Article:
About Me

I was born Miles III to Miles Jr., an electrician in the steel mills in the Mahoning Valley. I was named for Miles Sr., who worked the tongs as a catcher on a hand mill just outside of Niles, Ohio. As a youngster, I’d be eating my breakfast when my father came home from midnight shift, and explained what he had done the night before to fix the annealing crane. How he had to lockout the acid pumps in the pickle house, how hot it was in the temper mill, how it smelled in the blast furnace. I got my start on steel and manufacturing pretty early.

I worked in the steel mills through college, and had a brief stint with the Ohio EPA while on layoff after graduating. I went back to the mills, and worked my way through a succession of operating, salary, and environmental engineering positions until I was named laboratory supervisor. I served my apprenticeship in the industry.

Reductions in forces were commonplace in the 1980’s, and I found myself implementing Statistical Process Control at B&L Steel as Plant Metallurgist. We opened a new plant in Cartersville, Georgia in the 1990’s where I managed Customer Service and Quality, and led our effort to get the first Q-1 award given to a non-integrated steel company. I was a member of the PMPA’s quality committee, authored several white papers, and active at PMPA National Technical Conferences throughout my career.

Making and selling steel to machine shops is pretty easy. Getting them to keep it when they run into “difficulties” is not so easy. So I learned right away how to get to root causes in my customer’s processes because, believe it or not, it usually wasn’t the steel.

I’ve managed laboratories, steel plants, national technical staffs, and been responsible for quality for an eight plant division of a major steel producer.  I managed our company’s only profitable plant during a bankruptcy. I’ve testified before Congressional subcommittees, and been deposed by the Department of Commerce on anti-trust issues. But my favorite work is helping people like you hear the voice of your process to discover root causes. And to help you make them go away permanently. That’s why I’m here at PMPA, to help you make sense of the craziness that has become our industry these days. And why I’m Speaking of Precision.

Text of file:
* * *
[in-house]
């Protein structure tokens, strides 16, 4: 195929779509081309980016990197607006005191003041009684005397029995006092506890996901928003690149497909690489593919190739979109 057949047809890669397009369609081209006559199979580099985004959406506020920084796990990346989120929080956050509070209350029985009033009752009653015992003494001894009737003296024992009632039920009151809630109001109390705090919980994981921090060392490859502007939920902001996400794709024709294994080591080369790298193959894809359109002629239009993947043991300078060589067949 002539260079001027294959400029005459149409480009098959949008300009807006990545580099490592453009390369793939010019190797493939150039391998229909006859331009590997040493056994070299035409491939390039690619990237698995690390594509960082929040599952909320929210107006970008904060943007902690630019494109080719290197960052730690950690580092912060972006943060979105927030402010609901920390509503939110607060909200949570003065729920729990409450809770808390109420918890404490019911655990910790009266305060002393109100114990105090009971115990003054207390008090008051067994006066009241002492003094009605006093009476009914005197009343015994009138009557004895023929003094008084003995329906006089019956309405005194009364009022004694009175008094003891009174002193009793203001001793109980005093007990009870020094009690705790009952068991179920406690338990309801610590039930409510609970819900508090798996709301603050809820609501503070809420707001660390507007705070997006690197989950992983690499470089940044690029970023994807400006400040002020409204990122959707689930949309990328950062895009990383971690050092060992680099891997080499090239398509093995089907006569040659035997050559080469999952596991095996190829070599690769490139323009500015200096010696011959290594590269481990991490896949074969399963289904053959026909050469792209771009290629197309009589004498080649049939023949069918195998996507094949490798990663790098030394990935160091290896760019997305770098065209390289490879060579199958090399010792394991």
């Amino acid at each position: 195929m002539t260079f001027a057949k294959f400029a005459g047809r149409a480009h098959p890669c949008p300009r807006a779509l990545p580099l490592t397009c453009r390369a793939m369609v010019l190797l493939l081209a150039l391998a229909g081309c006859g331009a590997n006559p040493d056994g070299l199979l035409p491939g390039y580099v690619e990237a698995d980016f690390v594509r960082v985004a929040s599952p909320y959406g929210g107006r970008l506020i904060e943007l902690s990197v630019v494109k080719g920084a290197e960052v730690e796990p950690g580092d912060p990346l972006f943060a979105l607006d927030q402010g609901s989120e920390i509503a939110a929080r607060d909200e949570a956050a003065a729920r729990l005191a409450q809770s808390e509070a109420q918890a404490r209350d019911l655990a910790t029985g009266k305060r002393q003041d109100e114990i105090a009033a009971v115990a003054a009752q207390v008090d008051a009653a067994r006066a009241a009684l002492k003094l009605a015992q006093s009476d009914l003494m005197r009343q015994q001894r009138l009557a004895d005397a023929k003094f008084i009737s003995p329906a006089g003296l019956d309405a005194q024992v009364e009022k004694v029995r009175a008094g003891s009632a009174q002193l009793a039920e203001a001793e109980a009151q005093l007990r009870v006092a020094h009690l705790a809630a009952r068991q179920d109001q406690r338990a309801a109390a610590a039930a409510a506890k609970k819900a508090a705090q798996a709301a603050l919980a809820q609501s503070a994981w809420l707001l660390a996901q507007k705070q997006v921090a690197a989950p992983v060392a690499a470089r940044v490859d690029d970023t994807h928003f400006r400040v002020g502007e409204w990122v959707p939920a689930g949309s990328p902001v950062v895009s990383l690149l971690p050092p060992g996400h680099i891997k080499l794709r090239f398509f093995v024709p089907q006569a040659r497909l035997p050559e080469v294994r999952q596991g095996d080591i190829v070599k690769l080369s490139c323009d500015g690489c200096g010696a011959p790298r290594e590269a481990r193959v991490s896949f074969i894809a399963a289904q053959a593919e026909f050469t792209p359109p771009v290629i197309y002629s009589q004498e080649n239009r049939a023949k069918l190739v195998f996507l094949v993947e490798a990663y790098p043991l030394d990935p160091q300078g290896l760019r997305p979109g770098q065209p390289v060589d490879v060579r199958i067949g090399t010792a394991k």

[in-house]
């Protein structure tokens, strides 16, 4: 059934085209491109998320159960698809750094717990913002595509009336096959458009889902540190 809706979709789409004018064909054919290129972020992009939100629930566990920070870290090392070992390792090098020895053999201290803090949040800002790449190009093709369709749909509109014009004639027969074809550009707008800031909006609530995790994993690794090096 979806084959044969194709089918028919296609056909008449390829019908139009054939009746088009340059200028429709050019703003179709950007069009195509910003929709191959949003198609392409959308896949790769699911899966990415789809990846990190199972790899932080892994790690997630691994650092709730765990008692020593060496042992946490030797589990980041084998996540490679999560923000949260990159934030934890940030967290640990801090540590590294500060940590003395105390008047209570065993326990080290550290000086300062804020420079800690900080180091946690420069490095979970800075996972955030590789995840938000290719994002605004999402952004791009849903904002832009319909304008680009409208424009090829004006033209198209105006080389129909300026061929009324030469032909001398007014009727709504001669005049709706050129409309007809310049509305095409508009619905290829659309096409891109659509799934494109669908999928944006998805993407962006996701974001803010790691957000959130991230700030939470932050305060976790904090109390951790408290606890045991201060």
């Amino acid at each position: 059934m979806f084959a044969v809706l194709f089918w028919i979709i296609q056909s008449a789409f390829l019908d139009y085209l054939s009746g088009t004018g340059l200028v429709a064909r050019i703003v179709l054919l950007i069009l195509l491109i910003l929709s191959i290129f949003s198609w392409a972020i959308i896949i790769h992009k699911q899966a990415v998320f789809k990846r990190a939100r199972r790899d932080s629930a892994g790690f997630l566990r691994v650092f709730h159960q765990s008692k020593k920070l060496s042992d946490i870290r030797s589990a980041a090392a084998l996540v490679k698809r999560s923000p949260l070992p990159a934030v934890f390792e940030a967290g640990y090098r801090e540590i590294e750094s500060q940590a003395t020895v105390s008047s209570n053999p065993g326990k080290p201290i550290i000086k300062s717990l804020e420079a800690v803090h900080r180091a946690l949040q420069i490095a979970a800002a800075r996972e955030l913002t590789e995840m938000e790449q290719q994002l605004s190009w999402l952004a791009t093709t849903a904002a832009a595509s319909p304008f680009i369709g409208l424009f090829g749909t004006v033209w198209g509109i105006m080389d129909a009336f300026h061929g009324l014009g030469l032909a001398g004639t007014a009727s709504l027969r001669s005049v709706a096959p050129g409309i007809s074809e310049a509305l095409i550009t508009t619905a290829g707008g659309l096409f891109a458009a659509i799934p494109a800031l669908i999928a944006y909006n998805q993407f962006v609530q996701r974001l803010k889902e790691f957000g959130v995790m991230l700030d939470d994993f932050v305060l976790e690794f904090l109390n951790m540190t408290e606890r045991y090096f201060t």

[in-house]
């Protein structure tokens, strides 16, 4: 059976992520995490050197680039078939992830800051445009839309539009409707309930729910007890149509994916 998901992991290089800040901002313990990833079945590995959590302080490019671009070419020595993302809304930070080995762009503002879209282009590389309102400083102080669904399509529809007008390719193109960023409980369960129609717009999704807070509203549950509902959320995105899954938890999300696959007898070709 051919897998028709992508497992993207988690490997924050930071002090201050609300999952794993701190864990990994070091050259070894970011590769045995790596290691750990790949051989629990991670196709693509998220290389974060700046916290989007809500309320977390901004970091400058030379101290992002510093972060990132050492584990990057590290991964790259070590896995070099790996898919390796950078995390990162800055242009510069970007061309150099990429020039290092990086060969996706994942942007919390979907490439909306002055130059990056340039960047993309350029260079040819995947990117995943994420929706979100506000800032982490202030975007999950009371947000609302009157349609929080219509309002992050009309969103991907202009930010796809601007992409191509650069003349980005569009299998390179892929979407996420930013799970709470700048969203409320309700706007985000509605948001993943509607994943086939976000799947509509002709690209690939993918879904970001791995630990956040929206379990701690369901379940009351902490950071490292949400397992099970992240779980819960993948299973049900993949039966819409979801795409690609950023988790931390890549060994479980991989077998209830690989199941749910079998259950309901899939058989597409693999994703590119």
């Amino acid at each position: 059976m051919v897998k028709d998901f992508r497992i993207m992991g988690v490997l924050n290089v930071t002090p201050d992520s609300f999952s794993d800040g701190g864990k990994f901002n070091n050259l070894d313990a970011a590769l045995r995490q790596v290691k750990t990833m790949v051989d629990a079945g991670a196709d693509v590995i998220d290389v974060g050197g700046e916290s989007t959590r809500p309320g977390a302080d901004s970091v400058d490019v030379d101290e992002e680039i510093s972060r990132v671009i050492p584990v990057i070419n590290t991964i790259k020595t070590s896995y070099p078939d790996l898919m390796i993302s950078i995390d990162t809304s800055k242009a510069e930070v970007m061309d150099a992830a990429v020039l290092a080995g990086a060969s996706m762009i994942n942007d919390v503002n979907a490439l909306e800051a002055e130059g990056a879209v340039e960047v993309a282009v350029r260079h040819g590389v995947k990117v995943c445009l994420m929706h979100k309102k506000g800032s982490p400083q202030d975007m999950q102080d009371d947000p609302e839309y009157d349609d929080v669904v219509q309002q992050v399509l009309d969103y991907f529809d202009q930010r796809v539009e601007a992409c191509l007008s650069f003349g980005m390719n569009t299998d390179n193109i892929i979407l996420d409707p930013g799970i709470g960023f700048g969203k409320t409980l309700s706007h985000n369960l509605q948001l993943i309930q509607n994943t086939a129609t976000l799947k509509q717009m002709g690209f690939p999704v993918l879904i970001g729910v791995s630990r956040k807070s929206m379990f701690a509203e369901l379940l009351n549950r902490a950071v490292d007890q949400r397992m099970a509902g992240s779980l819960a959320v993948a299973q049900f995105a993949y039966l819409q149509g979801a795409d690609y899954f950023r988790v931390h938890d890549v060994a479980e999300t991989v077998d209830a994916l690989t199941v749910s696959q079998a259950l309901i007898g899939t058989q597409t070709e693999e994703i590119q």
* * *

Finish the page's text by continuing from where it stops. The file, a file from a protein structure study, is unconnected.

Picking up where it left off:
8 Responses to About Me

  1. Miles,

    Have you done any articles on presetting, or will you be doing any in the future? If you do EZset would like to be apart of this if you need information etc. We are also on twitter and I have a youtube.com channel
    http://www.youtube.com/user/ezsetllc. I appreciate your time and look forward to any comments you may have.

    • speakingofprecision says:

      Hi John. That topic is very likely to come up. Do you have a white paper or special report that we could link to when we do such a post?
      Miles

  2. lloyd graff says:

    Miles,

    Welcome to the blogosphere. You should be a natural if the powers that be do not stifle your delightful sense of humor and bent toward political incorrectness.It must be hard sometimes to fit your vibrant spirit into the dusty blandness of Gardner land.

    Lloyd

  3. Very good text. I’ve found your site via Google and I’m really happy about the information you provide in your articles. Btw your blogs layout is really broken on the Chrome browser. Would be great if you could fix that. Anyhow keep up the great work!

  4. Ed Dalder says:

    My company has a large forging(58’x1.5’x 4.25″ rough-machined dimensions. The material is Nitronic 50 austenitic stainless steel. The grain-size after the final solution-annealing operation is ASTM 1, rather than the specification value of ASTM 5 (max.) Given the essentially single phase nature of the alloy, are there any practical methods for reducing the grain-size without radically-changing the width and/or thickness of the forging? Thanks for your comments.

    Ed Dalder

    • speakingofprecision says:

      I spoke with my colleague to confirm our response.

      “No. Nitronic 50 is an austenitic grade, so you cannot change grain size with just thermal treatments. Any further thermal treatments will just cause further grain growth.”

      “If a finer grain is needed, they need to request at time of manufacture, where you can get strain, hot or cold, into the bar to facilitate grain refinement. The mill will also need to reduce annealing temp to allow grain recrystalization and help prevent any grain growth. However, this is quite a big forging and I do not see grain sizes getting much smaller than they are seeing right now. The mill would need to do some aggressive forging, along with some warm forging, maybe, to get a finer grain. And with this in a high strength grade, it will require a lot of force to do any warm forging.”
      Thanks for the query, hope that this helps.
      Miles Free

    • speakingofprecision says:

      We welcome you into our craft, JGeis. We’re confident that you will find it to be an interesting career, and a worthwhile way to make a life, as well as a living.

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